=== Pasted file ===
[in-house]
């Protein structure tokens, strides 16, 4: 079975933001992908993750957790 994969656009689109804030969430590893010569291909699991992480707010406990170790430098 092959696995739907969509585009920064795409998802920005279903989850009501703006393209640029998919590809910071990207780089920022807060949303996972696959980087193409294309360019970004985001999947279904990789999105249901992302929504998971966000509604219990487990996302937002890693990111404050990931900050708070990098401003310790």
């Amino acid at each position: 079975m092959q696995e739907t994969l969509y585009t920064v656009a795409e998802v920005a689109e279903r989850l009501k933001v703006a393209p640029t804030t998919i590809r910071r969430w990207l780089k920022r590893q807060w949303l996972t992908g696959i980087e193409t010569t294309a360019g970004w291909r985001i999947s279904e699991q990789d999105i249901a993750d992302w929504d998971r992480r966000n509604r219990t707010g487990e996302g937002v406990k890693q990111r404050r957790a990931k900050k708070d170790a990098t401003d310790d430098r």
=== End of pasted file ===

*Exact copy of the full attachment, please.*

[in-house]
């Protein structure tokens, strides 16, 4: 079975933001992908993750957790 994969656009689109804030969430590893010569291909699991992480707010406990170790430098 092959696995739907969509585009920064795409998802920005279903989850009501703006393209640029998919590809910071990207780089920022807060949303996972696959980087193409294309360019970004985001999947279904990789999105249901992302929504998971966000509604219990487990996302937002890693990111404050990931900050708070990098401003310790």
């Amino acid at each position: 079975m092959q696995e739907t994969l969509y585009t920064v656009a795409e998802v920005a689109e279903r989850l009501k933001v703006a393209p640029t804030t998919i590809r910071r969430w990207l780089k920022r590893q807060w949303l996972t992908g696959i980087e193409t010569t294309a360019g970004w291909r985001i999947s279904e699991q990789d999105i249901a993750d992302w929504d998971r992480r966000n509604r219990t707010g487990e996302g937002v406990k890693q990111r404050r957790a990931k900050k708070d170790a990098t401003d310790d430098r």